European leaders are not just rattled by Trump’s immigration ban, but also his policy to defund groups that provide abortions in developing nations
Homeland Security Secretary John F. Kelly said Saturday that the Trump administration is considering a new version of the executive order banning travel of citizens from seven Muslim-majority nations that…
The post Trump Administration Considering ‘More Streamlined’ Version of Travel Ban appeared first on Hamodia.
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U.S. President Donald Trump applauds his crowd as he holds a “Make America Great Again” rally at Orlando Melbourne International Airport in Melbourne, Florida, U.S. February 18, 2017. Photo by Kevin Lamarque/Reuters
WEST PALM BEACH, Fla. — President Donald Trump on Sunday was stepping up his search for a national security adviser, with several interviews on tap, and focusing on health care in talks with his health and budget chiefs, while his team pushed back against depictions of a young administration in disarray.
His chief of staff used appearances on the Sunday news shows to echo his boss’ complaints about media coverage of the White House and cited what he said were multiple accomplishments in the first few weeks of the Trump presidency.
“The truth is that we don’t have problems in the West Wing,” Reince Priebus told NBC’s “Meet the Press.”
Priebus also denied a report that Trump advisers were in touch with Russian intelligence advisers during the 2016 campaign, and said he had assurances from “the top levels of the intelligence community” that it was false.
After weeks of tumult in Washington, Trump returned to Florida and his private club for a third straight weekend as he tries to refocus. After a raucous campaign rally Saturday night, Trump and his wife, Melania, stopped by a fundraiser at his private Palm Beach club, put on by the Dana-Farber Cancer Institute. A White House official confirmed his attendance, requesting anonymity to discuss the president’s schedule.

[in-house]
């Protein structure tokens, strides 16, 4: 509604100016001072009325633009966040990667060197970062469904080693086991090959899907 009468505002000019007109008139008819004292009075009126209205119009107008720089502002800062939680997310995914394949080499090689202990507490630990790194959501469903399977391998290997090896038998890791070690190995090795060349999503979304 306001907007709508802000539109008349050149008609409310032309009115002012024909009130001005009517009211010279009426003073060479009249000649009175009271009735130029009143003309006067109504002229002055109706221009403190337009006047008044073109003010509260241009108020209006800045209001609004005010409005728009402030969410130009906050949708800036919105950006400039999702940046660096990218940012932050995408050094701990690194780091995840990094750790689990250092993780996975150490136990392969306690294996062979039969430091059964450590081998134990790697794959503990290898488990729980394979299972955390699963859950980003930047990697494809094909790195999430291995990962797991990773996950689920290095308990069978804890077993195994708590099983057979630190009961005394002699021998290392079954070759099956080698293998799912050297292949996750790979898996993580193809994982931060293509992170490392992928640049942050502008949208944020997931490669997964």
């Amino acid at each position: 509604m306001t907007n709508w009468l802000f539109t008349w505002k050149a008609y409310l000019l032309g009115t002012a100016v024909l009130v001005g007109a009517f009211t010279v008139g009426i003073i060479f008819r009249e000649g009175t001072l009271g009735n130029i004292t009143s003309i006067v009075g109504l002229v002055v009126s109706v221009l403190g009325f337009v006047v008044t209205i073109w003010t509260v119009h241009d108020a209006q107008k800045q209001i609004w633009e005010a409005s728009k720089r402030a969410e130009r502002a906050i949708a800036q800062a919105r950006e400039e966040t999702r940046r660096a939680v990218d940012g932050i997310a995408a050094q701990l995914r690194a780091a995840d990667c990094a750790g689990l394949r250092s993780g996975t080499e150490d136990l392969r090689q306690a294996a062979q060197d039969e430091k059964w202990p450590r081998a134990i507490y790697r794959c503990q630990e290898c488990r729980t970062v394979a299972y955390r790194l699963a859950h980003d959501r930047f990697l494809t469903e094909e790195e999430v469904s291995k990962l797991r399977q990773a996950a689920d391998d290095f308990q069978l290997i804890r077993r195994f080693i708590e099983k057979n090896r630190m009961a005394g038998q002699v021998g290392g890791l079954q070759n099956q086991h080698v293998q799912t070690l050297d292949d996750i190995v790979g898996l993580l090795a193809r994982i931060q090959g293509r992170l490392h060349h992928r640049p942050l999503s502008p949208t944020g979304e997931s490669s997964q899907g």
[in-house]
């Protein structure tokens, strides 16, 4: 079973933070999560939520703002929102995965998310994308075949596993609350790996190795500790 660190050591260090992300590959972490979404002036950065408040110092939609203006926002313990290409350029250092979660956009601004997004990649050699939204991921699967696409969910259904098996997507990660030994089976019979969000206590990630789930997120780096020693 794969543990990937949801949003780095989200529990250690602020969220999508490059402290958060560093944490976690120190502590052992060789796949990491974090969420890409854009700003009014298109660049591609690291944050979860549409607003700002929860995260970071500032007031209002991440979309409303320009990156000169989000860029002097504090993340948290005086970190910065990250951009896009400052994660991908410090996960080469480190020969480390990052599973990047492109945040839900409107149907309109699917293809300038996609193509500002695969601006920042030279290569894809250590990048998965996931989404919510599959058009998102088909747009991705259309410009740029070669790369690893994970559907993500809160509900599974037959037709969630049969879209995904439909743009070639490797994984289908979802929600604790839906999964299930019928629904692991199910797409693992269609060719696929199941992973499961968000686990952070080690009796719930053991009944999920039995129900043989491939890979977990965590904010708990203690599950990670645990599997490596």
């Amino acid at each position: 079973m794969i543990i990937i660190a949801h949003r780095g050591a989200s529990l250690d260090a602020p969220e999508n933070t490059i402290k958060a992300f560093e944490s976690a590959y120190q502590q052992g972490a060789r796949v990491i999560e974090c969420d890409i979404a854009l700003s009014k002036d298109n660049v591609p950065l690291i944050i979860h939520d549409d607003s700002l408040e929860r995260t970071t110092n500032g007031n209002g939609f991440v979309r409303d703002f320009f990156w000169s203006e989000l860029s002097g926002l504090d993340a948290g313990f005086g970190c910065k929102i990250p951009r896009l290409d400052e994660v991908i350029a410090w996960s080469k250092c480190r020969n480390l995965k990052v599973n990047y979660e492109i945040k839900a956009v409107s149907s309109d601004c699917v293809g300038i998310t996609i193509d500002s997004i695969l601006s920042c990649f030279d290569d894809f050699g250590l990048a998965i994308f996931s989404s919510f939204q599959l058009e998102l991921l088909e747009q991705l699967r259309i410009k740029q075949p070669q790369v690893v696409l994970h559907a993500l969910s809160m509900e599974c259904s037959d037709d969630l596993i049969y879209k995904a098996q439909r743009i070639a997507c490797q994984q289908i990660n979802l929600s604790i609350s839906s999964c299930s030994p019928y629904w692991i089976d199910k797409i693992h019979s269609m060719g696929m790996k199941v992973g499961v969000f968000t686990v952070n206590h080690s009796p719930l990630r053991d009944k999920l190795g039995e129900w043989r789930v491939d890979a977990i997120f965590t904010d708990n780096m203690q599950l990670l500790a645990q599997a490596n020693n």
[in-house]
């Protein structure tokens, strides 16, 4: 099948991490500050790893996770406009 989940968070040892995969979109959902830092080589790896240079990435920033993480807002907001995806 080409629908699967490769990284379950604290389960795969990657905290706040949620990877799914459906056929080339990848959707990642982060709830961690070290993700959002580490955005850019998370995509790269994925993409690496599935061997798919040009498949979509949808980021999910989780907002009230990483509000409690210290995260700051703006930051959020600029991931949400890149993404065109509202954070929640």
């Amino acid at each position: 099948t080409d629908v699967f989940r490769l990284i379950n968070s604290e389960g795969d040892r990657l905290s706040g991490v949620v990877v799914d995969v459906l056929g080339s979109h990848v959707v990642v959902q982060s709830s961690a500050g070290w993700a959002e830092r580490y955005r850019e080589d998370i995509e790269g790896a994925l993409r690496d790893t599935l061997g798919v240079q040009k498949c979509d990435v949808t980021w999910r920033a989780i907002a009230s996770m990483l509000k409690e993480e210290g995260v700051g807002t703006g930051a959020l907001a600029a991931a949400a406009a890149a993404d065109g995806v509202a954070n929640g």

High on Trump’s to-do list is finding a replacement for ousted Michael Flynn as national security adviser.
Scheduled to discuss the job with the president at Mar-a-Lago were his acting adviser, retired Army Lt. Gen. Keith Kellogg; John Bolton, a former U.S. ambassador to the United Nations; Army Lt. Gen. H.R. McMaster and the superintendent of the U.S. Military Academy at West Point, Lt. Gen. Robert Caslen.
Trump pushed out Flynn last Monday after revelations that Flynn misled Vice President Mike Pence about discussing sanctions with Russia’s ambassador to the U.S. during the presidential transition. Trump said in a news conference Thursday that he was disappointed by how Flynn had treated Pence, but did not believe Flynn had done anything wrong by having the conversations.
Trump’s first choice to replace Flynn, retired Vice Adm. Robert Harward, turned down the offer.
Trump also was expected to discuss health care policy in a meeting Health Secretary Tom Price and Mick Mulvaney, director of the White House budget office.
Top House Republicans last week presented a rough sketch of a health overhaul to rank-and-file lawmakers that would void of President Barack Obama’s 2010 law and replace it with conservative policies. It features a revamped Medicaid program for the poor, tax breaks to help people pay doctors’ bills and federally subsidized state pools to assist those with costly medical conditions in buying insurance.
House Speaker Paul Ryan, R-Wis., has said Republicans would introduce legislation repealing and replacing the Affordable Care Act after Congress returns in late February, but he offered no specifics.
Also on Trump’s Sunday schedule: calls to the leaders of Panama, and Trinidad and Tobago.
The day of presidential business follows a return on Saturday to campaign mode when Trump held a rally before thousands of supporters at an airplane hangar in Melbourne. He revived campaign promises to build a border wall along the U.S.-Mexico border, reduce regulations and create jobs — and continued his attacks on the media.
The rally was put on by Trump’s campaign, not the White House. Trump told reporters he was holding a campaign rally because “life is a campaign.”
Trump, who held a rally in the same spot in Florida in September, clearly relished being back in front of his supporters, welcoming the cheers and letting one supporter up on stage to offer praise for the president. He also enjoyed reliving his victory over Democrat Hillary Clinton.